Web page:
Aoibheann's restaurant, Ard Bia at Nimmos.

Growing up in the wild landscape of Ardara on Ireland’s north coast, with its small land holdings, craft industries and deep-rooted traditions, restaurateur and fashion designer Aoibheann McNamara’s aesthetic was shaped by the natural world of seasonally changing landscapes.

While she was always destined for a creative life, it was upon moving to Galway on Ireland’s west coast that she truly began exploring the artistic expression of her country’s traditions with unrestrained enthusiasm. A small medieval harbor city where the town square is a short walk to salmon and trout fishing on the weir, it is a somewhat unexpectedly bohemian hub with a vibrant arts and music scene.

Forever testing the accepted norms, Aoibheann has become the creative darling and a driving force behind the city’s avant-garde. Her passion has found expression in art, fashion, food and travel. In her travels (often to Morocco) she absorbs cultures, often reworking what she learns, never afraid to merge and cross-pollinate. This has borne a diverse resume: from galleries opened in Galway and Berlin, to her award-winning Galway restaurant, Ard Bia at Nimmos.

Serving locally sourced and mostly organic and wild produce, the Ard Bia menu reflects the region and occasionally features influences from the Middle East and North Africa. In a casual and vibrant setting, the walls feature the work of interesting artists and guests often share communal tables where conversation and goodwill flow in equal measure. More recently, Aoibheann has collaborated with the supremely innovative designer Triona Lillis on the fashion label The Tweed Project. Together, they access the authentic craft of Irish weavers and translate it into high-quality tweed and linen pieces that are sold locally and through the country’s leading department store, Brown Thomas.

Blackrock in Galway.

While instinctively supportive and community-based, Aoibheann’s sense of quality and design is so acute that she will, almost immediately when viewing a project, impulsively endorse or reject it on the spot. This ability to see to the heart of a matter is coupled with a gleeful and loquacious charm (earning her the moniker “CraicNamara”) that easily overcomes most obstacles.

How does travel influence your designs? Triona and I have a global awareness that informs our aesthetic. Even without travel, we assimilate, distil and apply it using our traditional influences in an Irish way but with a fresh international approach. Yes, we did the kaftans and yes, they may have been influenced in some way by Morocco, but mostly it would be the crafts encountered that might inspire us; some kind of weaving, or basket making, which may be similar to an Irish craft weave. We have a very strong Irish identity that we always return to.

Tell us about your obsession with Morocco. The food is so incredible, the visual is so deeply penetrative—because of the French influence perhaps—there is a beautiful way of life, and craft is very strong; it’s not an effort, it is a part of their being. A country that has a deep connection with its crafts is a vibrant and usually fairly contented country and that’s the kind of thing that matters to me.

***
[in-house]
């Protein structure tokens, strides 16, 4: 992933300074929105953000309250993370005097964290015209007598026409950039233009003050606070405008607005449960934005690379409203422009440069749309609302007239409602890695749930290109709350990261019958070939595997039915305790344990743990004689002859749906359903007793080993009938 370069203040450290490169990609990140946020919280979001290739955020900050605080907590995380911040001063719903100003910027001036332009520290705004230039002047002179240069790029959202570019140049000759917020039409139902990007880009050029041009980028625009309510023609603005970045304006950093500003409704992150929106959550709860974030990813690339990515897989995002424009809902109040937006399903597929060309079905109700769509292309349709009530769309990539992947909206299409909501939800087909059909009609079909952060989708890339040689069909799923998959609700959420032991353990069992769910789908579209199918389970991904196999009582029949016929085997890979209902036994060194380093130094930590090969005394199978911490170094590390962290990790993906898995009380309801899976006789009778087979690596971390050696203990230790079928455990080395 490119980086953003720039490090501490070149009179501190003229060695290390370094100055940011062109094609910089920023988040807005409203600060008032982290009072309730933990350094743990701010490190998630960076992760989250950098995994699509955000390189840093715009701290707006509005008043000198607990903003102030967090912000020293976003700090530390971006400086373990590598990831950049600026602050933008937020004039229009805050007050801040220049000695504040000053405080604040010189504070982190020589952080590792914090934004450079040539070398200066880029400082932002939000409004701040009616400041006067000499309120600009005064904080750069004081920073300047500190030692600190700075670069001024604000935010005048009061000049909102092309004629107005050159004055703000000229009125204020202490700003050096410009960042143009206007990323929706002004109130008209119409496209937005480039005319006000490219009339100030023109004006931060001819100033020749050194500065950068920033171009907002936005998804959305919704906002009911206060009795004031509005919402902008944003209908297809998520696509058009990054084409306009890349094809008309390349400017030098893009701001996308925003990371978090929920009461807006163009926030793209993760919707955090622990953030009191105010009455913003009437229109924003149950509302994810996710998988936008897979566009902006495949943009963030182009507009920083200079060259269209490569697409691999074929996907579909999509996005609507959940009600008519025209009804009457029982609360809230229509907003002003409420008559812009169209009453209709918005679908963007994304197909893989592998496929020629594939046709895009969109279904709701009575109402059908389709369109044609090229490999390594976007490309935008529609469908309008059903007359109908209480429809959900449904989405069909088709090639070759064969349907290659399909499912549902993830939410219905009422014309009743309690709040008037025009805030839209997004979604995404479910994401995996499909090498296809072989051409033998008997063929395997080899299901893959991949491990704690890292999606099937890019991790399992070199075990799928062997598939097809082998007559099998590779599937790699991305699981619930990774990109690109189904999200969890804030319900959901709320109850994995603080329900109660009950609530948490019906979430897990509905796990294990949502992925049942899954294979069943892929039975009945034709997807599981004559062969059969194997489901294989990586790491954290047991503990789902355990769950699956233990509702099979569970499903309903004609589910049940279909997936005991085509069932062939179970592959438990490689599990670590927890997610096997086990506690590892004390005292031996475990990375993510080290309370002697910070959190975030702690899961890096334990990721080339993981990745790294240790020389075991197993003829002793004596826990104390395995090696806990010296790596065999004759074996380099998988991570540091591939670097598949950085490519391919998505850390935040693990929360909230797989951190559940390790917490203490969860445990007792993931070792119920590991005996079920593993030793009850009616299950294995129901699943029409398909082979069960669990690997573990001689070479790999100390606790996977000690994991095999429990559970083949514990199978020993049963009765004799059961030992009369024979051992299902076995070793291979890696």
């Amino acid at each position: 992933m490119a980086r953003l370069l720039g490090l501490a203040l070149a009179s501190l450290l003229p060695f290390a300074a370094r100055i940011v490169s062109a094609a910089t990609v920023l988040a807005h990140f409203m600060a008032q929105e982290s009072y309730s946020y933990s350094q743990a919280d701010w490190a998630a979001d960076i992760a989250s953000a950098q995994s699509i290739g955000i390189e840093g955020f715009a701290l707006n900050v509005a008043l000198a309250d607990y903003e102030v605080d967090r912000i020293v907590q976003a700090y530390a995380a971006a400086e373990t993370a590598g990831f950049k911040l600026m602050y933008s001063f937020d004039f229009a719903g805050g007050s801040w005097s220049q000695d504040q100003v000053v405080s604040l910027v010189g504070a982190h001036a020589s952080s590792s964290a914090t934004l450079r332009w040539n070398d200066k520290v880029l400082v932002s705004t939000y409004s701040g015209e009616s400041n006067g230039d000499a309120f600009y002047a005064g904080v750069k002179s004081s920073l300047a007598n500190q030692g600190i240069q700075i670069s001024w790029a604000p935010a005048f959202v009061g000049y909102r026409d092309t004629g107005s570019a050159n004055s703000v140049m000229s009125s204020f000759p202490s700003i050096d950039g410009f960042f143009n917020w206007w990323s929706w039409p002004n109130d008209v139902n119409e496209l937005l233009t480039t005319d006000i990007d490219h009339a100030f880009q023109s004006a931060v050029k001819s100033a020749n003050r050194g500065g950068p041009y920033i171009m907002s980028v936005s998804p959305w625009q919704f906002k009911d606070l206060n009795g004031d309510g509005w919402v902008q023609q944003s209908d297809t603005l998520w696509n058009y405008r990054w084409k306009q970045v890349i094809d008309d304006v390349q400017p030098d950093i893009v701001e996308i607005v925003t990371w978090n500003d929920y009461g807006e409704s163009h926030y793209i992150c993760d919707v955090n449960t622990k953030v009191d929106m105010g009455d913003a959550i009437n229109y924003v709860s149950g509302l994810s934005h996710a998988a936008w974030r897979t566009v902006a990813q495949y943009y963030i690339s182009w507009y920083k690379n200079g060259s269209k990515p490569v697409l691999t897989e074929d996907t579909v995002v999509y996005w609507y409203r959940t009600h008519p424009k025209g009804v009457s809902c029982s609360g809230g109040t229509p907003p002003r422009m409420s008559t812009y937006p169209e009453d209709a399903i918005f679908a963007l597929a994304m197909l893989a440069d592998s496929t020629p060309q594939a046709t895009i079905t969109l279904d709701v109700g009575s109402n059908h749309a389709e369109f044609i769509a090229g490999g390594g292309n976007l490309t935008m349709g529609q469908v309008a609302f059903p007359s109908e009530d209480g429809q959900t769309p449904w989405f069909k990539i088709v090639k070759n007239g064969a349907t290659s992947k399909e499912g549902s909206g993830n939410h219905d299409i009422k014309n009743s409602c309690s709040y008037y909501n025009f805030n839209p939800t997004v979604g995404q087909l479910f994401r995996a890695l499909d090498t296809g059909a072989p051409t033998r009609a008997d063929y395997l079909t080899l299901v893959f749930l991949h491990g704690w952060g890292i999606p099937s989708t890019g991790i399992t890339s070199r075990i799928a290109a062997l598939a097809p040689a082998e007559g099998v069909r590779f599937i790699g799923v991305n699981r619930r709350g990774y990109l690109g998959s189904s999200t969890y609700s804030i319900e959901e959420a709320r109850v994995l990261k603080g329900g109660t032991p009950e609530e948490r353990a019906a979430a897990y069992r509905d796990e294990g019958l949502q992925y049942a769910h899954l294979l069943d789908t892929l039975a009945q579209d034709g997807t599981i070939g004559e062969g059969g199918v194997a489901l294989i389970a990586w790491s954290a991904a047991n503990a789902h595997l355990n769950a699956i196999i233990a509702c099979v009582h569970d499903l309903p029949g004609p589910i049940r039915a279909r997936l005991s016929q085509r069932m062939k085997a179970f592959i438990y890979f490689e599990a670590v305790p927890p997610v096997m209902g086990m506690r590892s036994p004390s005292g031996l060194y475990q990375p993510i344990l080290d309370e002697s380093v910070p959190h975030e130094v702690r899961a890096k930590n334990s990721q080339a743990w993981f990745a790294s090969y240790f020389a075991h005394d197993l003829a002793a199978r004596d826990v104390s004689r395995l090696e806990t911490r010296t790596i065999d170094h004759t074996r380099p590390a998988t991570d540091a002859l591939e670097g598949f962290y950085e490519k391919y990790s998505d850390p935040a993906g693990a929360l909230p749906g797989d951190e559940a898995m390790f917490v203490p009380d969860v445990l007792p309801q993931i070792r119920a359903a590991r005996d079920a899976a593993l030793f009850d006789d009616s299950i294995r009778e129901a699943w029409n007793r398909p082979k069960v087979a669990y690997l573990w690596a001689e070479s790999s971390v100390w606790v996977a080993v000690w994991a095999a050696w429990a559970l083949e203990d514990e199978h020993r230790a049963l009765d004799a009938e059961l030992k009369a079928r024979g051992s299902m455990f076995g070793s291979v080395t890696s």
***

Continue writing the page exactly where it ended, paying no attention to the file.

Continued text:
Do you think the resurgence of Irish craft since the global financial crisis is sustainable? It is completely sustainable. We have one of the strongest craft industries in the world. We found this out way back in the 1950s as part of the Year of Design when both Denmark and Ireland were hailed as the greats in craft. If you look at the Traditional Crafts of Ireland book by David Shaw-Smith, it is a testament to the crafts here. It covers so many skills from harp making, thatching, glass blowing to crios [traditional belt] weavers of the Aran Islands, dry-stone wall building, basket making and currach [fishing boat] building. We have all of that in our heritage but we are reviving it in a new way.

Walking into Ard Bia you are immediately hit with a connection to the world of art—be it on the walls or books on the shelves. Is that intentional? I have always been interested in the notion that you can be sitting in Ard Bia reading an art book from Iceland, so you are here but yet you are brought somewhere else. I think because Ireland was always so “twee” in a sense, quite focused on ourselves, we never really looked beyond and I thought it was very important to do that. Ard Bia was always inspired by travel and what we could bring back and we are now involved in a series of events where we bring ourselves out into the wider world. We just brought the Ard Bia brunch to Berlin and took over the Michelberger Hotel. Next it will be dinner or a weekend in Marrakesh.

Where do you find your inspiration? What inspires me has become much more pared back. I don’t look at magazines anymore, it’s overload. I am very interested in an internal journey in life now, not an external one. For me it is about wellness, spirituality and diet. People are really starting to care for themselves and I find by caring for myself and my son in a very deep way, professionally and creatively things are on fire. I am not saying I have achieved everything but I am moving forward and that makes all sorts of things happen.

—Cliodhna Prendergast is a chef, writer and co-founder of Lens and Larder.